Former Butler County magistrate claims she was fired for being Jewish

By Alyssa Schmitt, Cleveland Jewish News
A former Butler County magistrate has sued the county and a common pleas court judge, alleging she was required to use vacation days to observe Jewish holidays, and was also discriminated against for being Jewish.

Kimberley Edelstein of Cincinnati filed a discrimination lawsuit May 5 claiming Judge Greg Stephens terminated her employment when she asked to take off eight days to celebrate Jewish holidays in October 2016, according to the lawsuit. She is seeking more than $1 million in damages.

“At this point, all I can say is there is no merit to the allegation she is saying,” Stephens said. He declined further comment.

Butler County does not have a policy that accommodates holiday time off for members of non-Christian faiths.

Prosecuting Attorney Mike Gmoser and Assistant Prosecutor Dan Ferguson also are named in the suit. According to the lawsuit, Gmoser and Ferguson spoke poorly about Edelstein with Stephens and to prospective employers.

Gmoser said he was not Edelstein’s direct supervisor, but that his office often works with Stephens’ office.

“If people have a gripe about something, I want to know about it,” Gmoser said. “If there’s a problem, we talk it out. This goes to the core of who we are, we do not discriminate. I do not discriminate against race, religion, sex or politics.”

Stephens hired Daniel Gehr to fill Edelstein’s position.

“I wouldn’t be working here if I felt any discrimination,” said Gehr, who is Jewish. He declined further comment citing of pending litigation.

Edelstein was employed as an attorney and magistrate for more than eight years by Butler County and served on the staff of Judge Patricia Oney, according to the lawsuit.

When Oney retired, Stephens took the position and hired Edelstein as his magistrate in February 2016, according to the lawsuit. They both agreed to a three-month notice if either party wanted to end the employment relationship.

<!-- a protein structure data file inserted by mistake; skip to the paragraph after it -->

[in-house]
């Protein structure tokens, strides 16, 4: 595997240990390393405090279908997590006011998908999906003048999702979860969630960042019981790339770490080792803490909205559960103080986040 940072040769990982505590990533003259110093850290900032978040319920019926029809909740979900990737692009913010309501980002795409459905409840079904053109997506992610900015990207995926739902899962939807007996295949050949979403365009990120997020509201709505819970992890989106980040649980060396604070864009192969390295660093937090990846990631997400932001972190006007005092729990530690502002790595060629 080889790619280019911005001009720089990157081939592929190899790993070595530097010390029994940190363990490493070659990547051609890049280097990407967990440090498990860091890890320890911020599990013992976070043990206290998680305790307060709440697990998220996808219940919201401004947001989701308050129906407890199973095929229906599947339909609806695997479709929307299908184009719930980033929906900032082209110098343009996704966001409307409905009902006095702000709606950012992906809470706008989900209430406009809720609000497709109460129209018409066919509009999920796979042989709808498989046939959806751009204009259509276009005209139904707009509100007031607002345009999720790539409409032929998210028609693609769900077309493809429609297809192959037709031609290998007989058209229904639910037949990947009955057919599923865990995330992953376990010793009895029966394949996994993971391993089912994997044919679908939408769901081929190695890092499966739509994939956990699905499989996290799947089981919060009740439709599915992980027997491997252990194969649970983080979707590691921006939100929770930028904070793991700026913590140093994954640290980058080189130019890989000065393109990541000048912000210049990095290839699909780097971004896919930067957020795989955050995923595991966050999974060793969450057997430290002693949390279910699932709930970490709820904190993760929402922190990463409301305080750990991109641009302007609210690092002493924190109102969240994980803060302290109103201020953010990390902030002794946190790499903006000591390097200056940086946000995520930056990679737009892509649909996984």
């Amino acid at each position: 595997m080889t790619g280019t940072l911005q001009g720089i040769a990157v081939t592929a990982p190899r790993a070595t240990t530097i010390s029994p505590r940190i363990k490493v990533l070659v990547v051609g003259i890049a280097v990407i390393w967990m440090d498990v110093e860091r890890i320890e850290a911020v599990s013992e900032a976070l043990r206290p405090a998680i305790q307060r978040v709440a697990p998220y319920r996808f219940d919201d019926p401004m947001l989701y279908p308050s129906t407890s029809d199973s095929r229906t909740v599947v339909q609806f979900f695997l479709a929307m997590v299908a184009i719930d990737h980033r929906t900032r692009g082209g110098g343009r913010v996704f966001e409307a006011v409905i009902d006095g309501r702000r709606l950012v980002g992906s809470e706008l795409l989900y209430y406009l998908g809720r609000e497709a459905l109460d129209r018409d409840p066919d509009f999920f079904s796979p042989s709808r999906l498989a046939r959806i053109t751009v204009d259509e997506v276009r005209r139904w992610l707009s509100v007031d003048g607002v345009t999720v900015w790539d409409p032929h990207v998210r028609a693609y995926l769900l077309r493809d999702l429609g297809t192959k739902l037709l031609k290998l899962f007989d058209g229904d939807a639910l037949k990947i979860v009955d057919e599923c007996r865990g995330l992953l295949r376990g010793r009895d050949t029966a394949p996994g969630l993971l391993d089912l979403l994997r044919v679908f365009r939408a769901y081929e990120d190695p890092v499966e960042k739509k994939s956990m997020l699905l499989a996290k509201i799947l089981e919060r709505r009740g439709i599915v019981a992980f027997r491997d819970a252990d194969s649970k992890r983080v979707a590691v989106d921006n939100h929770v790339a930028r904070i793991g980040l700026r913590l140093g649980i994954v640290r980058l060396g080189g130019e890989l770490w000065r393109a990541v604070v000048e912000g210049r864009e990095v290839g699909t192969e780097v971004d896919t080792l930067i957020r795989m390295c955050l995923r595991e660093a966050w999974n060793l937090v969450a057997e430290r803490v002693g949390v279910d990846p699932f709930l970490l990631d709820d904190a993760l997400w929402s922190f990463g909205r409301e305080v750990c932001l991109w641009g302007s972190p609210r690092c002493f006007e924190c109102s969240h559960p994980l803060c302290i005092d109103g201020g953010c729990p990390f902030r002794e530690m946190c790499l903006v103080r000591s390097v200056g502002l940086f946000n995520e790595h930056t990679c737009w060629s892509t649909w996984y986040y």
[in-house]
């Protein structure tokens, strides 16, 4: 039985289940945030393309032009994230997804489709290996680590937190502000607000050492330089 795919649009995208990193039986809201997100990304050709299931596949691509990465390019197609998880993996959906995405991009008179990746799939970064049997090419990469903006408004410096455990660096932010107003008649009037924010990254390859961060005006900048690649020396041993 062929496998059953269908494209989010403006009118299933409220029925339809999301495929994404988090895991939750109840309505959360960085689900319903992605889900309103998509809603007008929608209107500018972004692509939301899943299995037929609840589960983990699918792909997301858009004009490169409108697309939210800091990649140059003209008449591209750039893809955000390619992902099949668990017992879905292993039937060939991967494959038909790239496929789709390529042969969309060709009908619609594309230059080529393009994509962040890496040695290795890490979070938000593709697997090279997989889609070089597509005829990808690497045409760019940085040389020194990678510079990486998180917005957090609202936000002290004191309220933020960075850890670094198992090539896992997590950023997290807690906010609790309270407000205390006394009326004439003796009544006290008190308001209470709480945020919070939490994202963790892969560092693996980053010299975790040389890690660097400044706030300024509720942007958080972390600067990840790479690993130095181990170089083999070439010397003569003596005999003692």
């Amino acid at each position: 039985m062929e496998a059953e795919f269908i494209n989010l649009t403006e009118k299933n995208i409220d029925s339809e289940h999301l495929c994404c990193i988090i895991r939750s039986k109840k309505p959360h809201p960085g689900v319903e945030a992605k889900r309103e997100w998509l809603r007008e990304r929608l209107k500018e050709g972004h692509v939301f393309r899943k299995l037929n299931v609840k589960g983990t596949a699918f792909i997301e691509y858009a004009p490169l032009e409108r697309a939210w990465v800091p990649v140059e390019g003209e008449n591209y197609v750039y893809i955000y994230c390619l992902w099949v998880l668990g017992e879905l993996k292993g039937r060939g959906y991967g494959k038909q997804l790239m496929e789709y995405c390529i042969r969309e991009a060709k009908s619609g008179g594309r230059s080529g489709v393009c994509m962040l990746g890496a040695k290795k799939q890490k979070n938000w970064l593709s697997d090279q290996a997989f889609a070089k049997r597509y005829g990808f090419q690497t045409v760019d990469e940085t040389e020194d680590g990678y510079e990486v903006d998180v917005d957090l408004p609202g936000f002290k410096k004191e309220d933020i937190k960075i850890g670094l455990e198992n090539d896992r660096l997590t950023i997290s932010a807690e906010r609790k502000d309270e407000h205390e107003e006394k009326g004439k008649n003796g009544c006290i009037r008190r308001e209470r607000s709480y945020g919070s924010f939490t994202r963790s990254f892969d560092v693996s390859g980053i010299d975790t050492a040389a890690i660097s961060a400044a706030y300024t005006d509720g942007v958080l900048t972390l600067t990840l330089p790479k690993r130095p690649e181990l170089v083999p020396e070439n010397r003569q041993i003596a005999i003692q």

After talking to Stephens about requesting time off, Edelstein informed the staff on July 28 in an email she would be taking off days in October, according to the lawsuit.

Two business days later, on Aug. 1, Stephens informed Edelstein of her termination and told her to clean and leave the office by noon.

When Edelstein looked for employment, Stephens provided false and negative comments about her, she said in the lawsuit.

Edelstein seeks $300,000 each for compensatory and punitive damages of loss of income, liquidated damages and for emotional distress, according to the lawsuit.

She is also seeking $25,000 each for malice by Gmoser and Stephens; $25,000 for defamation by Stephens; $5,000 for unlawful termination; $25,000 for unlawful termination based on religious discrimination; and $16,709 for breach of contract.

In February, Edelstein filed a charge of discrimination with the U.S. Equal Employment Opportunity Commission, which was unable to resolve the problem issuing a notice of the right to sue.

Attempts to reach Edelstein by email and telephone for comment were unsuccessful.

To read the complete June 2017 Dayton Jewish Observer, click here.

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